Once again President Obama and Secretary of State John Kerry are learning that simply proclaiming their desires is not a foreign policy. Indeed, the more empty threats and grand pronouncements they make, the less influence they have. So it is with the Gaza conflict.


Secretary of State John Kerry, third from left, and Egyptian Foreign Minister Sameh Shukri, third from right, speak with delegations during a meeting in Cairo on Tuesday. Kerry began a diplomatic push to secure a cease-fire between Israel and Hamas. (Pool photo by Charles Dharapak/Reuters)

The president declares that an immediate truce is necessary. Kerry second-guesses Israeli efforts to root out terror tunnels and arms hidden among civilians. (“Hell of a pinpoint operation,” he sneers.) Kerry arrives in the region and is reminded that Israel has agreed on multiple occasions to a truce. The problem is Hamas. Egypt and Israel, not to mention regional powers such as Saudi Arabia and Jordan, are emphatic that Hamas stand behind a no-conditions truce offer. That’s all the terrorists get. In short, the president and secretary of state are entirely divorced from regional realities and equally helpless to change the facts on the ground.

In addition, the extent to which the U.S. secretary of state is unwelcome in Israel is unprecedented. The Times of Israel reports that Michael Oren, Israel’s former ambassador to the United States, is publicly blunt that Kerry wasn’t invited and argued that his “pinpoint operation” comments made his presence even less desirable. Moreover:

Oren’s comments followed remarks Sunday by Channel 2′s veteran Arab affairs analyst Ehud Ya’ari, who said that as far as Israel is concerned, the secretary of state’s ceasefire trip was premature “and bad for Israel,” and that he should have left it to the Egyptians to lead the ceasefire effort. Ya’ari said many people, “including senior American officials,” tried to convey this to Kerry.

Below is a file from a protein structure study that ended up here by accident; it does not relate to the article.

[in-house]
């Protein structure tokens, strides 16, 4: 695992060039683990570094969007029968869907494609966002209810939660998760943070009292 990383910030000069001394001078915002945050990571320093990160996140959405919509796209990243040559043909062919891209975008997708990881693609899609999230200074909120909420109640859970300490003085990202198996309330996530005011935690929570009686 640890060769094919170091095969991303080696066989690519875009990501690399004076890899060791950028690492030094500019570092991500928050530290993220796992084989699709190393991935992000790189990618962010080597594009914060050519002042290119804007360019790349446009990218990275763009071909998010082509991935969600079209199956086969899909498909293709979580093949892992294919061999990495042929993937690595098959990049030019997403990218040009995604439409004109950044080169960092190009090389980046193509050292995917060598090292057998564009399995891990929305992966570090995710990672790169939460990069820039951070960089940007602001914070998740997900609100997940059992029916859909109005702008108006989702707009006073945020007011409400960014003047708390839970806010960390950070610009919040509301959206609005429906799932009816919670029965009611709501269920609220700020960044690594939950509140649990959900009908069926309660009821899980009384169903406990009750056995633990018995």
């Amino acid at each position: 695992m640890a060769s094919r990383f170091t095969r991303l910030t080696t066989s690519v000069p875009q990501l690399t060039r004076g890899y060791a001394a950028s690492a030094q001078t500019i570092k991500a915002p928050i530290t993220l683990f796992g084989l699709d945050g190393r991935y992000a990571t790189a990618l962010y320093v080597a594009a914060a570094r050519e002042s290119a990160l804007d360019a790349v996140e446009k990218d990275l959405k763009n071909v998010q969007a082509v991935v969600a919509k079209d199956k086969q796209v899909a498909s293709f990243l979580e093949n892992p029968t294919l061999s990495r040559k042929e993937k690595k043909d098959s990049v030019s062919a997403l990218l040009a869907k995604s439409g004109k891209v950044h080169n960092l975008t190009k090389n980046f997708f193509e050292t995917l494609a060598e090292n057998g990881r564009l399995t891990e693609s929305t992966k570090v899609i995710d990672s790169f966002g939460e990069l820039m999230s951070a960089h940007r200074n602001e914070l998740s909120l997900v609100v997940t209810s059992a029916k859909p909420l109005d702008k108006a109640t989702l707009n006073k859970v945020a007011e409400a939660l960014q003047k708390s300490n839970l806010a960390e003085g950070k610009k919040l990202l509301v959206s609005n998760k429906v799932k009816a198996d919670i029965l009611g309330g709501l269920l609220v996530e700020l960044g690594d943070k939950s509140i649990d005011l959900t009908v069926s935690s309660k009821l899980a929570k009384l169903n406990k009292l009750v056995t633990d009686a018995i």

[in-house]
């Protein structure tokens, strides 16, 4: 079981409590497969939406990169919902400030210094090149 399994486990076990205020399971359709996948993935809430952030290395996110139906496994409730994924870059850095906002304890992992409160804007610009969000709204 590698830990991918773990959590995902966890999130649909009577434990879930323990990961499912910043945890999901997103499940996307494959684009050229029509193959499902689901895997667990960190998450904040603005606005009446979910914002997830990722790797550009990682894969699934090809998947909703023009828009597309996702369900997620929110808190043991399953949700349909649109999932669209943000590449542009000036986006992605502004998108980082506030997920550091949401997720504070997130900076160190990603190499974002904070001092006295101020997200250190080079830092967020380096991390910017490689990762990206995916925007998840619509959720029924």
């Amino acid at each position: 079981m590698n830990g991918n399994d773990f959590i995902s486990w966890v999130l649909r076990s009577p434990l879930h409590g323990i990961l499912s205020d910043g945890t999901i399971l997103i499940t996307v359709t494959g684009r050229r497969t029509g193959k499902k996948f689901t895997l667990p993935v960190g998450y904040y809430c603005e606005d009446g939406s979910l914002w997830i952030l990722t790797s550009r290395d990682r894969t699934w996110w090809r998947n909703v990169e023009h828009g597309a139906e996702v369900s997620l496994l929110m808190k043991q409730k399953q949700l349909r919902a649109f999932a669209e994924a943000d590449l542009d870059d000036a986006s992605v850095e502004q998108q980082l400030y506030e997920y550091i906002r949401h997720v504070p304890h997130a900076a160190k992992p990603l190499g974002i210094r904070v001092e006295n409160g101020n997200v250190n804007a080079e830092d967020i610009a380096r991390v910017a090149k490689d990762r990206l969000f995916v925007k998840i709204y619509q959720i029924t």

This marks the continuing trend of the Obama administration “to give credit” to the Muslim Brotherhood, in this case Hamas, Ya’ari said, except that now it’s graver, because “we’re in a war.”

This, we suspect, is a preview of the main event — the nuclear arms talks with Hamas’s patrons in Tehran. (Maybe if Obama had refused to offer sanctions relief unless arms shipments to Hamas halted, we might be in a different place.) Here, too, Obama and Kerry live in their own parallel universe in which “gaps” are closing and Iran is being “constructive.” In their world, no more leverage is needed and the list of “warmongers” (Israel, Egypt, the Gulf states, Dennis Ross, Sen. Bob Menendez, ranking members on key House committees, etc.) who refuse to don the rose-colored glasses grows every day.

In the real world, the Iranians have now gained another $2.8 billion in sanctions relief, have not dismantled anything, have not come clean on past activities, have not stopped advanced centrifuge research and have not halted their intercontinental ballistic missile program. Gaps, gaps and more gaps. Iran’s supreme leader keeps telling Obama and Kerry what they don’t want to hear: No centrifuge dismantling. To the contrary: More!